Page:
As you know with Live Theatre and Pantomime things can go wrong, have you had an encounters or issues on your tour so far?

I had a beauty the other day up in Edinburgh or somewhere and it was going down well, getting lots of laughs and everything else. Suddenly this bloke as they do every now and then they get up and go for a pee or go for a drink which is quite permissible. But usually I have a bit of a go at them. So, I said “Oi, we’ve only just started… it gets better, where are you off too?”, where are you off to and he said (Puts on a Scottish accent) “Oh it’s great, I am loving it, it’s absolutely fabulous.  So, I said “Well where are you going?” he said, “I thought it was Robin Williams!”. Now two things are wrong there. For fifteen quid you are not going to get Robin Williams and he’s dead. That’s what makes the show and then anything I said after that was just funny.

You couldn’t have planned it better.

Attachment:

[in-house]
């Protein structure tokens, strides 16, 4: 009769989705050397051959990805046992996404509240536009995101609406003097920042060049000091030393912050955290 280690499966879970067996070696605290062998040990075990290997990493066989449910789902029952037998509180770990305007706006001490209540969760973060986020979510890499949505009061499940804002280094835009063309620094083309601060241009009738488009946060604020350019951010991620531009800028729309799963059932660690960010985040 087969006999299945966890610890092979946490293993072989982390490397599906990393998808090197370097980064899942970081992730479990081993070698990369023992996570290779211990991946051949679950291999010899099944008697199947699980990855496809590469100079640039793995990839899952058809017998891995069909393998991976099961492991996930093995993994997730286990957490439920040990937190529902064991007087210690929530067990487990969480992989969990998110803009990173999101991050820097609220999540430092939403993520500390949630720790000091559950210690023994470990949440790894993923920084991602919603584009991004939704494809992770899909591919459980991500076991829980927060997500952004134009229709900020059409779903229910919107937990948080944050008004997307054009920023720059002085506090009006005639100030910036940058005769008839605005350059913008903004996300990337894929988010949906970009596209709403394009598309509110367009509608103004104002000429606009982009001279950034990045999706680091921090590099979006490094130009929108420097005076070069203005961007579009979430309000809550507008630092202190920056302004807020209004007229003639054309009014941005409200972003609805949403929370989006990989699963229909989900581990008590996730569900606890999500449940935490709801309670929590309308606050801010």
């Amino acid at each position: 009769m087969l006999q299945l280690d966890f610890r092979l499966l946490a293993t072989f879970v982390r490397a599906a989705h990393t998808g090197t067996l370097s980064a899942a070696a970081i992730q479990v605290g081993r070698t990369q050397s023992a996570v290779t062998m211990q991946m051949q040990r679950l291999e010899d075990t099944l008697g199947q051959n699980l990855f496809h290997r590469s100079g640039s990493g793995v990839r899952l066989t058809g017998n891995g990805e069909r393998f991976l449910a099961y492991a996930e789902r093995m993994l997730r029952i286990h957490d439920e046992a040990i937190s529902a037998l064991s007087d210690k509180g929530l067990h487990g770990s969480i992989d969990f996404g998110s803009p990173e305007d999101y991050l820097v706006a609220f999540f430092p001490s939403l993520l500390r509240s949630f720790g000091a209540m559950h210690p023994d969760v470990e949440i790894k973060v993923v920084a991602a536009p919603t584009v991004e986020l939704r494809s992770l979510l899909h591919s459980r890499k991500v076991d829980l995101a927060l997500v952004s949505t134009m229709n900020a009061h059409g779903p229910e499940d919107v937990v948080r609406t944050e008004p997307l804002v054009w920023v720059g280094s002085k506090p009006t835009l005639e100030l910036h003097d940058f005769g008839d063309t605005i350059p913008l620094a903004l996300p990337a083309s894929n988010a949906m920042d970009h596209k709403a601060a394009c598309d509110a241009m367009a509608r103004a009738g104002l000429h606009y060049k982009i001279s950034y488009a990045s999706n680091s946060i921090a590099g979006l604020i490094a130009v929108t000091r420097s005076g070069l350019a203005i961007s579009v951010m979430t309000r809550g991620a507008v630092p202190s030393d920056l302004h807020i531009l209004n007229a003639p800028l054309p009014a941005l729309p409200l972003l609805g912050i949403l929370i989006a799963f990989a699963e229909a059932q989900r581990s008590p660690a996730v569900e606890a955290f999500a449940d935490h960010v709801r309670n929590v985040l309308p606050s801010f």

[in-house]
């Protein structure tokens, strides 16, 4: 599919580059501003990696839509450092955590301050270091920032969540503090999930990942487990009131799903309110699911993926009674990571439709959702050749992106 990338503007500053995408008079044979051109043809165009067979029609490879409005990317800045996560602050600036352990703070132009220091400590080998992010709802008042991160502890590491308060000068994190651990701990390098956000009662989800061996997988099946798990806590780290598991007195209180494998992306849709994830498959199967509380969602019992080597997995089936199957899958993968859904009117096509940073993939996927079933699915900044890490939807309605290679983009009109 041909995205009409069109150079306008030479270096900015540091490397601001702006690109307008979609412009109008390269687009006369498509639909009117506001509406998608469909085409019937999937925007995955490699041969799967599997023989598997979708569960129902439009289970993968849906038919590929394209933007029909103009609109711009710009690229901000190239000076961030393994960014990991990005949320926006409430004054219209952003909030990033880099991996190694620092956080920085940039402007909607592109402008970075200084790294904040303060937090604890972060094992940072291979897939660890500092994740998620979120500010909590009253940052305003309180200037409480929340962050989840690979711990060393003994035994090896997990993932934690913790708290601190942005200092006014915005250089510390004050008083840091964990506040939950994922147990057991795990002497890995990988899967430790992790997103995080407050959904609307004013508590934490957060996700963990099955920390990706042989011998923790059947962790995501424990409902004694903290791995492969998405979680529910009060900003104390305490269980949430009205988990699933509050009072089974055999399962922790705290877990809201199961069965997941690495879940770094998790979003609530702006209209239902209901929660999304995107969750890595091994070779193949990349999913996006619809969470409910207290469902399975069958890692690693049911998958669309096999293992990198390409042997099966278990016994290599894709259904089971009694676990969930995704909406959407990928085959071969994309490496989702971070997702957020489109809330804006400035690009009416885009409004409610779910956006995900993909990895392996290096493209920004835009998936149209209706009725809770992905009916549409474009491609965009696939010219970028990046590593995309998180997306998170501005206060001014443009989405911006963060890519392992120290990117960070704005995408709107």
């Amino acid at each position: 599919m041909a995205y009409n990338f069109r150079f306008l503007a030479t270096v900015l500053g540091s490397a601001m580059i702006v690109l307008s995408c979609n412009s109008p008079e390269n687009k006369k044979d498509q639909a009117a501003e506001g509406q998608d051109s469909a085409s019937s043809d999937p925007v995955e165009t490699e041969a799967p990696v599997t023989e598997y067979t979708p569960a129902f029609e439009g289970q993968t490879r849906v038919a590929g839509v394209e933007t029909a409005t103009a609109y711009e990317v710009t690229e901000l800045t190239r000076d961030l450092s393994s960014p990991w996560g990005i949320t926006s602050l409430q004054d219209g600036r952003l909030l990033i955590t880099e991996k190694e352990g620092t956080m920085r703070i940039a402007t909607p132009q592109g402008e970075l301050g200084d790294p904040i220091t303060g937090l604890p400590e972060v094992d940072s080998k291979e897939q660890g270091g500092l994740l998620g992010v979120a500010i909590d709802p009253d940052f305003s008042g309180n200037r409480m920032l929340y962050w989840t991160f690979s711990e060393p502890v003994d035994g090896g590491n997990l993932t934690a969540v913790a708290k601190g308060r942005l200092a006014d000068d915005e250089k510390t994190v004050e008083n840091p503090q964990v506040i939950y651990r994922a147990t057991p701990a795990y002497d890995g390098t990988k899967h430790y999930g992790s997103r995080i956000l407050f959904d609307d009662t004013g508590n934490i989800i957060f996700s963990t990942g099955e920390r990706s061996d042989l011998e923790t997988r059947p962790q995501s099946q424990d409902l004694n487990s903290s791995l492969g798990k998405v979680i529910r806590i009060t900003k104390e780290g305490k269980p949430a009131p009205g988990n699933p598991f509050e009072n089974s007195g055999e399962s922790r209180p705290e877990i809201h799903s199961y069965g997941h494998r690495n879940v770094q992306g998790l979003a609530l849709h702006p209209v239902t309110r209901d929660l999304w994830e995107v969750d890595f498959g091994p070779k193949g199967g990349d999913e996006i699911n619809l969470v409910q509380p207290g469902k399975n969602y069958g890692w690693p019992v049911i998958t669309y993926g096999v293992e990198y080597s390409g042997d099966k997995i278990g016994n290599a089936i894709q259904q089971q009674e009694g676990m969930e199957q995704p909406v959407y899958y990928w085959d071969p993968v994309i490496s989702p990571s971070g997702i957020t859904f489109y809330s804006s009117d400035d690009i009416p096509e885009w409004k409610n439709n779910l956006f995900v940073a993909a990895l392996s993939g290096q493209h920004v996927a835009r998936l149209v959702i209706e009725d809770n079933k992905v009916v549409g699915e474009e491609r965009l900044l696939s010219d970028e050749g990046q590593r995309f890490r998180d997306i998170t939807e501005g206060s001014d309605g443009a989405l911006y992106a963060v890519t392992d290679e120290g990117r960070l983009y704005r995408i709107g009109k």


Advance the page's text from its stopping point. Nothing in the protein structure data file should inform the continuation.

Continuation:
I mean last night, a friend of mine who is an airline pilot was at the show and he said “what was all that about Colchester? I don’t know what it was. I was talking about making a film in Colchester and there was a huge laugh and I said, “What are you laughing at, is it Colchester?” and they all laughed. All laughing at the word Colchester! And the more I said the word Colchester, it became like crazy. It made no sense, but the word Colchester made them laugh. If I wrote that down and said if I say the word Colchester and they all laugh, its bonkers. But I have a lot of friends in Southend, so it should be good.

You originally trained to be a classical actor, but you are best known for the British sex comedies of the 70’s. Looking back would you do anything differently regarding your career?